Benchmarking mir.ndslice + lubeck against numpy and Julia

Joseph Rushton Wakeling joseph.wakeling at
Mon Jan 13 11:51:20 UTC 2020

On Saturday, 11 January 2020 at 21:54:13 UTC, p.shkadzko wrote:
> Today I decided to write a couple of benchmarks to compare D 
> mir with lubeck against Python numpy, then I also added Julia 
> snippets. The results appeared to be quite interesting.

Thanks for running these benchmarks.  A few notes/questions that 
may be interesting:

(1) Do I understand right that both numpy and lubeck just call 
into external linear algebra libraries (BLAS and LAPACK) for the 
actual number crunching?  (I believe so.)

(2) Assuming that is true, then compiler flags will probably only 
make a difference to the initialization and allocation of the 
matrices.  (IIRC, Xorshift's performance is very different when 
optimized versus un-optimized.)  That likely explains why D and 
Python performance are near-identical once matrix initialization 
is taken out of the equation: the actual number-crunching is 
being done by the same external libraries.

(3) The much speedier Julia results can probably be explained by 
its use of dedicated data structures for various stages of 
calculation, see §5.2 of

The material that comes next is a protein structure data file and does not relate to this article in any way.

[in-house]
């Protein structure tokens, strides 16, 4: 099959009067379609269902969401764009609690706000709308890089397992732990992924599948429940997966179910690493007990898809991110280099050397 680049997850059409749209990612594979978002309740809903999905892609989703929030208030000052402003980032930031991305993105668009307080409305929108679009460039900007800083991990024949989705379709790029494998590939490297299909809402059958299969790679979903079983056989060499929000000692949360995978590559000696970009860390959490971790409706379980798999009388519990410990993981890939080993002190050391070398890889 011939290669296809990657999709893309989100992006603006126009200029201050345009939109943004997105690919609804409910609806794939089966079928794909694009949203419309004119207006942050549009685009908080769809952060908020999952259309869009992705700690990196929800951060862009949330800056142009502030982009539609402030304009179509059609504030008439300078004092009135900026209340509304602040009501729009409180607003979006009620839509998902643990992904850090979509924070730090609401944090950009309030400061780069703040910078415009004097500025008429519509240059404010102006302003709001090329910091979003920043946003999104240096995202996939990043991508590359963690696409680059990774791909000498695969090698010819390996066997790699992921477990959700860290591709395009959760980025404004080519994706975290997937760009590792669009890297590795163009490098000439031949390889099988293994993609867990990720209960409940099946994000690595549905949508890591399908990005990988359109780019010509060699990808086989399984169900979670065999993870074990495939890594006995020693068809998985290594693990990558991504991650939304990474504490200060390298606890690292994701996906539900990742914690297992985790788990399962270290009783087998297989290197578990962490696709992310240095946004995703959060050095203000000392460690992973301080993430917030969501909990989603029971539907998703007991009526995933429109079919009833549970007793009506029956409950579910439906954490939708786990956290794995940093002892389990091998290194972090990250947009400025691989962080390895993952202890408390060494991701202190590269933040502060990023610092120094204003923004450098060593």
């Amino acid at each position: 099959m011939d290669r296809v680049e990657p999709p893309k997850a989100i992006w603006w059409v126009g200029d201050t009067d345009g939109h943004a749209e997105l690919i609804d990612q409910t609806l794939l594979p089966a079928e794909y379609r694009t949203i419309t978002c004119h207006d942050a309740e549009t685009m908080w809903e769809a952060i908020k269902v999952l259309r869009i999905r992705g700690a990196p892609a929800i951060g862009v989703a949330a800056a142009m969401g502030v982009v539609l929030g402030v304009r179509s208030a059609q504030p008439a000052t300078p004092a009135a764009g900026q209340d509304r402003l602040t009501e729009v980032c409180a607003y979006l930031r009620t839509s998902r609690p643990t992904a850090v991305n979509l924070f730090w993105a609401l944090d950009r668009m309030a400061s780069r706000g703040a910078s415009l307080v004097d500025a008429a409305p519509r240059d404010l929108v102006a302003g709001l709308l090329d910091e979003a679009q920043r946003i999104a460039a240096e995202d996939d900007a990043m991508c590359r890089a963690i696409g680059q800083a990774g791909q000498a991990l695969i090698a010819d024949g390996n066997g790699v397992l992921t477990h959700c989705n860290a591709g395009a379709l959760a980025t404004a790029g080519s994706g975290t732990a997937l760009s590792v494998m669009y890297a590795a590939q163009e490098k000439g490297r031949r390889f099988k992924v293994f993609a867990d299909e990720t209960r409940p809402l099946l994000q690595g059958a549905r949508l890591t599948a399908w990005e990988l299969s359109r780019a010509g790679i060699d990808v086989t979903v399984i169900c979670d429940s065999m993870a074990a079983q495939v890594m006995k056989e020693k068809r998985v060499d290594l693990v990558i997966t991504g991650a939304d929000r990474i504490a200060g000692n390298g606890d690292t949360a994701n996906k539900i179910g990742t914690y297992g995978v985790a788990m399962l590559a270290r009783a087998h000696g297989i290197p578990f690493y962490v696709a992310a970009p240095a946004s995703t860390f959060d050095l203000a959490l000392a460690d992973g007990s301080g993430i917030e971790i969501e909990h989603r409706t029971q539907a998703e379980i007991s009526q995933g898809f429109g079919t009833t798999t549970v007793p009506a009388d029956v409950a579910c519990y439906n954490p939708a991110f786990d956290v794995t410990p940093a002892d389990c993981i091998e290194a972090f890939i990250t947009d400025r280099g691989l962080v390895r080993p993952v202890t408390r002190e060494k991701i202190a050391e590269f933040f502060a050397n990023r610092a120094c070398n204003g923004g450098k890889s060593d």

(4) Just as a general remark for your original benchmarks: while 
obviously a "just getting started" comparison is perfectly valid, 
it's unlikely you're comparing like with like.  Leaving aside the 
compiler optimization flags, odds are that e.g. the randomized 
initialization of matrix elements is being done very differently 
in the 3 different languages (probably a different underlying RNG 
in each case, and quite possibly some extra tricks in numpy and 
Julia to handle the case of randomly initializing the contents of 
an entire matrix or array).

**Principal takeaway**: anyone who wants to match Julia for speed 
needs to follow its lead in terms of dedicated data structures 
for linear algebra, not just hook into long-running standards 
like BLAS and LAPACK.  There are opportunities here for libmir :-)

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